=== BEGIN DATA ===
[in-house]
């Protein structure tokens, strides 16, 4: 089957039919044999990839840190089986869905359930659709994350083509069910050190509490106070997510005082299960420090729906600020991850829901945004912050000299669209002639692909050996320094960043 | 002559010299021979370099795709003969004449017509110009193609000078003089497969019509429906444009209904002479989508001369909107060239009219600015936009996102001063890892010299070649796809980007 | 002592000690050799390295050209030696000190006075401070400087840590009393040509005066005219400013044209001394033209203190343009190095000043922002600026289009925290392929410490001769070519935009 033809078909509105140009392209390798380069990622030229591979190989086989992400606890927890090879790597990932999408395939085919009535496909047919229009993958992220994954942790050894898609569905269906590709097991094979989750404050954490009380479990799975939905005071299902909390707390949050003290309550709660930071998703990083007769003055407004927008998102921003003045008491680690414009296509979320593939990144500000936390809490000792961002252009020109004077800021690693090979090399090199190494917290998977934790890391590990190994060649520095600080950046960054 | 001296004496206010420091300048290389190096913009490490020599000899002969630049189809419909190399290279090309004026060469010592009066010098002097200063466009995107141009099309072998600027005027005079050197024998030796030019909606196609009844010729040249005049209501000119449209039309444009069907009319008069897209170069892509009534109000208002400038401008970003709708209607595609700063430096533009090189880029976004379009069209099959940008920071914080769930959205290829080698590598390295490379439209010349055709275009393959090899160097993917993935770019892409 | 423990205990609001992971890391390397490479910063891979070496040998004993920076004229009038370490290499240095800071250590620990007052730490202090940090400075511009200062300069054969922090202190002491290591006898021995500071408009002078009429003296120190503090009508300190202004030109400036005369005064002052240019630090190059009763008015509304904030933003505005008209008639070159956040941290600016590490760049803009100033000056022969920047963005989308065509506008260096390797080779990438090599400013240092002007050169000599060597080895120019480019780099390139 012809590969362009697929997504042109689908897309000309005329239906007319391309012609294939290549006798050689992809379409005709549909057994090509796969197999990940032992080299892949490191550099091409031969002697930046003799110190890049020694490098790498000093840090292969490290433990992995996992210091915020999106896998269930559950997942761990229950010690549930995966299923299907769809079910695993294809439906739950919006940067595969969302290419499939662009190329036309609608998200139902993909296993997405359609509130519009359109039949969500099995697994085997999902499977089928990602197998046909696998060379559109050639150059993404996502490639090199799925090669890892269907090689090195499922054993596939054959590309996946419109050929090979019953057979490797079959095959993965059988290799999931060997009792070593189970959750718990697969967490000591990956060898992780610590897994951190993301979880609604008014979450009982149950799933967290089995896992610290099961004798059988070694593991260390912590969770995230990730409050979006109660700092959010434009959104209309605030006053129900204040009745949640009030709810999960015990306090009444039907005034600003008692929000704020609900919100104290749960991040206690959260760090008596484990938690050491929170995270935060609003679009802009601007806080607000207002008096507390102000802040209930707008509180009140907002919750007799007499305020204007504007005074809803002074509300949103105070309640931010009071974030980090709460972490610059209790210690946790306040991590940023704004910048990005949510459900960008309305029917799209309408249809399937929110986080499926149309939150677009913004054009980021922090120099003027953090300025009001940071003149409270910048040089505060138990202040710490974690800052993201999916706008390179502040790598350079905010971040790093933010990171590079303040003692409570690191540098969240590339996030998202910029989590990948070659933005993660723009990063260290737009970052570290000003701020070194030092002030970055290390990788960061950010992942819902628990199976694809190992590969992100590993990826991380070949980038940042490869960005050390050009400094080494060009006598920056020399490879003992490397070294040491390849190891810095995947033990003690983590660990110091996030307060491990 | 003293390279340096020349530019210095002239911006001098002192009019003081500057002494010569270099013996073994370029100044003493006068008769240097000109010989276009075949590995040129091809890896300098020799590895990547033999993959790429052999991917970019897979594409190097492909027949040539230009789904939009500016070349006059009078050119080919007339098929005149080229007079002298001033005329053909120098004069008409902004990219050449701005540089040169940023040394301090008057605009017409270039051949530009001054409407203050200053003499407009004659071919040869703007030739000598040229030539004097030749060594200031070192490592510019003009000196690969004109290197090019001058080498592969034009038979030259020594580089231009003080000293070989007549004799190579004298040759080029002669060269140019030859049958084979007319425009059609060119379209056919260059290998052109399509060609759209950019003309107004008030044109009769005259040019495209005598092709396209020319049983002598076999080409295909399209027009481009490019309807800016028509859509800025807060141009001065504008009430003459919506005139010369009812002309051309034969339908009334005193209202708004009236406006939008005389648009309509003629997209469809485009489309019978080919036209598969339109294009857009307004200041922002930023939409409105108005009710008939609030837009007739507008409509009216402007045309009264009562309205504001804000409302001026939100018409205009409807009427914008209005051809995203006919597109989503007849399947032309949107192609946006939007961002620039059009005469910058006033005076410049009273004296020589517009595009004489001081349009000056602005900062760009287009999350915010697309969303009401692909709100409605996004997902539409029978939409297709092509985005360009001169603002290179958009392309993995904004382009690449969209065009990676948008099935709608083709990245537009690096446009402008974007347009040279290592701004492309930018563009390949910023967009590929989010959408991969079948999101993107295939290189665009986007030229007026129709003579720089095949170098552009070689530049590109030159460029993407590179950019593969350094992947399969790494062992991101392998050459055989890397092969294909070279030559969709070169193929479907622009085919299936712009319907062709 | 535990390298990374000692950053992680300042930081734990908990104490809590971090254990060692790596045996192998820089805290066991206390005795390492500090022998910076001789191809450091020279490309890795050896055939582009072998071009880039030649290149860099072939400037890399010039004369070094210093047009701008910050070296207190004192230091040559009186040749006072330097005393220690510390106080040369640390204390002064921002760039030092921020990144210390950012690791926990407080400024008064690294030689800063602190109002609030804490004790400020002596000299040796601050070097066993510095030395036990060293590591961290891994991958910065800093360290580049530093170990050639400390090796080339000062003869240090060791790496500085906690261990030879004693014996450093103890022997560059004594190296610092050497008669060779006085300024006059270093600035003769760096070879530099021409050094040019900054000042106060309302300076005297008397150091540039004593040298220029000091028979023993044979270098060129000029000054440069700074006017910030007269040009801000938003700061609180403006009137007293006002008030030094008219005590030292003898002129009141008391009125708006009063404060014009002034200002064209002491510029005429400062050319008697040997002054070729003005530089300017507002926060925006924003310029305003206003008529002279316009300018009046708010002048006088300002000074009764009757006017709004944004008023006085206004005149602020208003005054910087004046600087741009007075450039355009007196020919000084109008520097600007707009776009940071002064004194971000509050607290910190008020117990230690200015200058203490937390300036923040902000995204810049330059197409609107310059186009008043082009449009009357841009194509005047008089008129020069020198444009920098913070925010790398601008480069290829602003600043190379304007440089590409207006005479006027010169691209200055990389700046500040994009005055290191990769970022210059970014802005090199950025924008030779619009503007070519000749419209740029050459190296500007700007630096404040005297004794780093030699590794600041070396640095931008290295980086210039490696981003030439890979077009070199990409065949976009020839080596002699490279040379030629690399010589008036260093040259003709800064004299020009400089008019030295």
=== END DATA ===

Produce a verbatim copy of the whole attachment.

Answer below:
[in-house]
């Protein structure tokens, strides 16, 4: 089957039919044999990839840190089986869905359930659709994350083509069910050190509490106070997510005082299960420090729906600020991850829901945004912050000299669209002639692909050996320094960043 | 002559010299021979370099795709003969004449017509110009193609000078003089497969019509429906444009209904002479989508001369909107060239009219600015936009996102001063890892010299070649796809980007 | 002592000690050799390295050209030696000190006075401070400087840590009393040509005066005219400013044209001394033209203190343009190095000043922002600026289009925290392929410490001769070519935009 033809078909509105140009392209390798380069990622030229591979190989086989992400606890927890090879790597990932999408395939085919009535496909047919229009993958992220994954942790050894898609569905269906590709097991094979989750404050954490009380479990799975939905005071299902909390707390949050003290309550709660930071998703990083007769003055407004927008998102921003003045008491680690414009296509979320593939990144500000936390809490000792961002252009020109004077800021690693090979090399090199190494917290998977934790890391590990190994060649520095600080950046960054 | 001296004496206010420091300048290389190096913009490490020599000899002969630049189809419909190399290279090309004026060469010592009066010098002097200063466009995107141009099309072998600027005027005079050197024998030796030019909606196609009844010729040249005049209501000119449209039309444009069907009319008069897209170069892509009534109000208002400038401008970003709708209607595609700063430096533009090189880029976004379009069209099959940008920071914080769930959205290829080698590598390295490379439209010349055709275009393959090899160097993917993935770019892409 | 423990205990609001992971890391390397490479910063891979070496040998004993920076004229009038370490290499240095800071250590620990007052730490202090940090400075511009200062300069054969922090202190002491290591006898021995500071408009002078009429003296120190503090009508300190202004030109400036005369005064002052240019630090190059009763008015509304904030933003505005008209008639070159956040941290600016590490760049803009100033000056022969920047963005989308065509506008260096390797080779990438090599400013240092002007050169000599060597080895120019480019780099390139 012809590969362009697929997504042109689908897309000309005329239906007319391309012609294939290549006798050689992809379409005709549909057994090509796969197999990940032992080299892949490191550099091409031969002697930046003799110190890049020694490098790498000093840090292969490290433990992995996992210091915020999106896998269930559950997942761990229950010690549930995966299923299907769809079910695993294809439906739950919006940067595969969302290419499939662009190329036309609608998200139902993909296993997405359609509130519009359109039949969500099995697994085997999902499977089928990602197998046909696998060379559109050639150059993404996502490639090199799925090669890892269907090689090195499922054993596939054959590309996946419109050929090979019953057979490797079959095959993965059988290799999931060997009792070593189970959750718990697969967490000591990956060898992780610590897994951190993301979880609604008014979450009982149950799933967290089995896992610290099961004798059988070694593991260390912590969770995230990730409050979006109660700092959010434009959104209309605030006053129900204040009745949640009030709810999960015990306090009444039907005034600003008692929000704020609900919100104290749960991040206690959260760090008596484990938690050491929170995270935060609003679009802009601007806080607000207002008096507390102000802040209930707008509180009140907002919750007799007499305020204007504007005074809803002074509300949103105070309640931010009071974030980090709460972490610059209790210690946790306040991590940023704004910048990005949510459900960008309305029917799209309408249809399937929110986080499926149309939150677009913004054009980021922090120099003027953090300025009001940071003149409270910048040089505060138990202040710490974690800052993201999916706008390179502040790598350079905010971040790093933010990171590079303040003692409570690191540098969240590339996030998202910029989590990948070659933005993660723009990063260290737009970052570290000003701020070194030092002030970055290390990788960061950010992942819902628990199976694809190992590969992100590993990826991380070949980038940042490869960005050390050009400094080494060009006598920056020399490879003992490397070294040491390849190891810095995947033990003690983590660990110091996030307060491990 | 003293390279340096020349530019210095002239911006001098002192009019003081500057002494010569270099013996073994370029100044003493006068008769240097000109010989276009075949590995040129091809890896300098020799590895990547033999993959790429052999991917970019897979594409190097492909027949040539230009789904939009500016070349006059009078050119080919007339098929005149080229007079002298001033005329053909120098004069008409902004990219050449701005540089040169940023040394301090008057605009017409270039051949530009001054409407203050200053003499407009004659071919040869703007030739000598040229030539004097030749060594200031070192490592510019003009000196690969004109290197090019001058080498592969034009038979030259020594580089231009003080000293070989007549004799190579004298040759080029002669060269140019030859049958084979007319425009059609060119379209056919260059290998052109399509060609759209950019003309107004008030044109009769005259040019495209005598092709396209020319049983002598076999080409295909399209027009481009490019309807800016028509859509800025807060141009001065504008009430003459919506005139010369009812002309051309034969339908009334005193209202708004009236406006939008005389648009309509003629997209469809485009489309019978080919036209598969339109294009857009307004200041922002930023939409409105108005009710008939609030837009007739507008409509009216402007045309009264009562309205504001804000409302001026939100018409205009409807009427914008209005051809995203006919597109989503007849399947032309949107192609946006939007961002620039059009005469910058006033005076410049009273004296020589517009595009004489001081349009000056602005900062760009287009999350915010697309969303009401692909709100409605996004997902539409029978939409297709092509985005360009001169603002290179958009392309993995904004382009690449969209065009990676948008099935709608083709990245537009690096446009402008974007347009040279290592701004492309930018563009390949910023967009590929989010959408991969079948999101993107295939290189665009986007030229007026129709003579720089095949170098552009070689530049590109030159460029993407590179950019593969350094992947399969790494062992991101392998050459055989890397092969294909070279030559969709070169193929479907622009085919299936712009319907062709 | 535990390298990374000692950053992680300042930081734990908990104490809590971090254990060692790596045996192998820089805290066991206390005795390492500090022998910076001789191809450091020279490309890795050896055939582009072998071009880039030649290149860099072939400037890399010039004369070094210093047009701008910050070296207190004192230091040559009186040749006072330097005393220690510390106080040369640390204390002064921002760039030092921020990144210390950012690791926990407080400024008064690294030689800063602190109002609030804490004790400020002596000299040796601050070097066993510095030395036990060293590591961290891994991958910065800093360290580049530093170990050639400390090796080339000062003869240090060791790496500085906690261990030879004693014996450093103890022997560059004594190296610092050497008669060779006085300024006059270093600035003769760096070879530099021409050094040019900054000042106060309302300076005297008397150091540039004593040298220029000091028979023993044979270098060129000029000054440069700074006017910030007269040009801000938003700061609180403006009137007293006002008030030094008219005590030292003898002129009141008391009125708006009063404060014009002034200002064209002491510029005429400062050319008697040997002054070729003005530089300017507002926060925006924003310029305003206003008529002279316009300018009046708010002048006088300002000074009764009757006017709004944004008023006085206004005149602020208003005054910087004046600087741009007075450039355009007196020919000084109008520097600007707009776009940071002064004194971000509050607290910190008020117990230690200015200058203490937390300036923040902000995204810049330059197409609107310059186009008043082009449009009357841009194509005047008089008129020069020198444009920098913070925010790398601008480069290829602003600043190379304007440089590409207006005479006027010169691209200055990389700046500040994009005055290191990769970022210059970014802005090199950025924008030779619009503007070519000749419209740029050459190296500007700007630096404040005297004794780093030699590794600041070396640095931008290295980086210039490696981003030439890979077009070199990409065949976009020839080596002699490279040379030629690399010589008036260093040259003709800064004299020009400089008019030295």